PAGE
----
Actor-Network Theory in Plain English
Relevant extracts from Knox, J. K. (2014).
Perspectives on technology
“Hamilton and Friesen suggest that educational research is dominated by instrumentalist or essentialist perspectives, the former viewing technology as the transparent means to accomplishing educational aims, and the latter assuming innate and absolute properties (2013). These determinist perspectives maintain a separation between human beings and technology that posit either as the driving force that regulates and controls the other. Drawing from Dahlberg (2004), Kanuka suggests that educationalists tend to adopt one of three positions: ‘uses determinism’ involving the view that technology is a transparent tool for the realisation of educational aims (aligning with instrumentalism); ‘technological determinism’ concerning the effects of technology on individuals and society (aligning with essentialism); and ‘social determinism’ which perceives societal contexts to drive changes and uses of technology (2008)”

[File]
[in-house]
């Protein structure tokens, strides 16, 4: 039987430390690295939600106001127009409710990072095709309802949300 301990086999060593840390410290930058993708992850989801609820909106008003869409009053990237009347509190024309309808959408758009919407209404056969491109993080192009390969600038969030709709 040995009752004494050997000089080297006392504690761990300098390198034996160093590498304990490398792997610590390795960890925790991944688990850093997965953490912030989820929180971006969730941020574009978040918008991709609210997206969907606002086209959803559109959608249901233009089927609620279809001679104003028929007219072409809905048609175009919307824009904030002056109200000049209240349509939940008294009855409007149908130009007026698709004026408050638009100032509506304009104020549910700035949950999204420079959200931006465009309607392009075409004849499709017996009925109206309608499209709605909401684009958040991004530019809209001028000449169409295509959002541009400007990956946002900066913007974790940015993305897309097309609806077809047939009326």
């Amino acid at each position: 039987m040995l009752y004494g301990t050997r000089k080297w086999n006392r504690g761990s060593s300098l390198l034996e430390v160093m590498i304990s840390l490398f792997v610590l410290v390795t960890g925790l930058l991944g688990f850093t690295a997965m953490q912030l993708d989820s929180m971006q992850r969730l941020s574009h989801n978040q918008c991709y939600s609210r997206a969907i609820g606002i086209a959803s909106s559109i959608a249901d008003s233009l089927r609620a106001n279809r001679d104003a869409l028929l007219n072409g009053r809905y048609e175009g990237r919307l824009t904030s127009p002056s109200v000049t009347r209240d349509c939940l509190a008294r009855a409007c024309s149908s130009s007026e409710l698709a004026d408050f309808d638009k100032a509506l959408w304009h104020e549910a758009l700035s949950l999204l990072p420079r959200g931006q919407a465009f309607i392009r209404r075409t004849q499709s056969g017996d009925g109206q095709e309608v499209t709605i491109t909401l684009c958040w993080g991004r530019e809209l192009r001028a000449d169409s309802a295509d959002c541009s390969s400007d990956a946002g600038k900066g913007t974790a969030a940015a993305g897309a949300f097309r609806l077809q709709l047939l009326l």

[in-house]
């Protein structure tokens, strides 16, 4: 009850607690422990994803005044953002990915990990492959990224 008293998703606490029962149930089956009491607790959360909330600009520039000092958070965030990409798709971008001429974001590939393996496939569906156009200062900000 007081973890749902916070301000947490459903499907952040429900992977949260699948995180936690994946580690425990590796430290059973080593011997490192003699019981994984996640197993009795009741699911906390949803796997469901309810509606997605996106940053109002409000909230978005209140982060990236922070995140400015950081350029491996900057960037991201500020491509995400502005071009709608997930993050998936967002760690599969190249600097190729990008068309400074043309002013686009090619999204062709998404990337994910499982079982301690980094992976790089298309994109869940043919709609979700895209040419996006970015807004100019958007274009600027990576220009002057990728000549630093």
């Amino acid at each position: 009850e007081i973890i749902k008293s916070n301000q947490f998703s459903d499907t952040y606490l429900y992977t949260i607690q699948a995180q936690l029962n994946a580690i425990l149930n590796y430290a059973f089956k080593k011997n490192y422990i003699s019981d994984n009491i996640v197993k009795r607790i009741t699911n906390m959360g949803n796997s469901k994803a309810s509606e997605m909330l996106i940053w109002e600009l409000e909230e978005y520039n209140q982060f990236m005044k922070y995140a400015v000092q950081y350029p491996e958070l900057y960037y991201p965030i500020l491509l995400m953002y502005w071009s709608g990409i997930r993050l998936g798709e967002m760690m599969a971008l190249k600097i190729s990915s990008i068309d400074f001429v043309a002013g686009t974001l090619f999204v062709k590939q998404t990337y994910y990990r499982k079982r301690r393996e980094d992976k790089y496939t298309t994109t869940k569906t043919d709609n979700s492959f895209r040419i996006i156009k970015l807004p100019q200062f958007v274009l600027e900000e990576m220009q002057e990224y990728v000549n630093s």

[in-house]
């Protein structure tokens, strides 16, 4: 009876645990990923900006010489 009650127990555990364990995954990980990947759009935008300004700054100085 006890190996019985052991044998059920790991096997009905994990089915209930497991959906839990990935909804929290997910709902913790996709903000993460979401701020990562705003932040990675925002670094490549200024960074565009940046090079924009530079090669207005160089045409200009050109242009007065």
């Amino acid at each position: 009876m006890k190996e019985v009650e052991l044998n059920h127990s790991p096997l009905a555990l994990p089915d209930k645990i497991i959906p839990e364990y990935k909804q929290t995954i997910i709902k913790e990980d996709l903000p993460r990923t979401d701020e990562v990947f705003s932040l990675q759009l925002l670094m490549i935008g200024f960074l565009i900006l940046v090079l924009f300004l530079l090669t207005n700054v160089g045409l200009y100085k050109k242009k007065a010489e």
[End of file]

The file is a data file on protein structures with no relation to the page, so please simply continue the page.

“I suggest that both behaviourism and connectivism have tended to adopt determinist views: either perceiving technology to influence preferred conduct and supress undesired behaviour (Kanuka 2008), or to be the invisible means to achieving educational aims (Hamilton and Friesen 2013), in this case the formation of connections with other participants in the form of a Personal Learning Network (Siemens 2010, Kop et al. 2011).”
“I suggest that the fundamental difference hailed by sociomaterial theory is a shift away from the identification of determining factors and towards a consideration of what is produced through co-constitutive relations (Fenwick et al. 2011). Rather than beginning with the foundational categories of ‘technology’, ‘society’ or the ‘user’, the most radical sociomaterial approach contends that ‘[a]ll things – human and non-human, hybrids and parts, knowledge and systems – emerge as effects of connections and activity’ (Fenwick et al. 2011, p3 emphasis original). In other words, a clear determinist position is impossible because any object, concept, person or thing is necessarily determined by other relations. More generally, the sociomaterial signals a range of 46 © ISSN: 2255-1514 Campus Virtuales, 01, III, 2014 approaches that foreground the relationships and entanglements between what is considered social and human, and what is thought to be material and non-human”
Knox, J. K. (2014). Active algorithms: sociomaterial spaces in the E-learning and Digital Cultures MOOC. Campus Virtuales, 3(1): 42-55.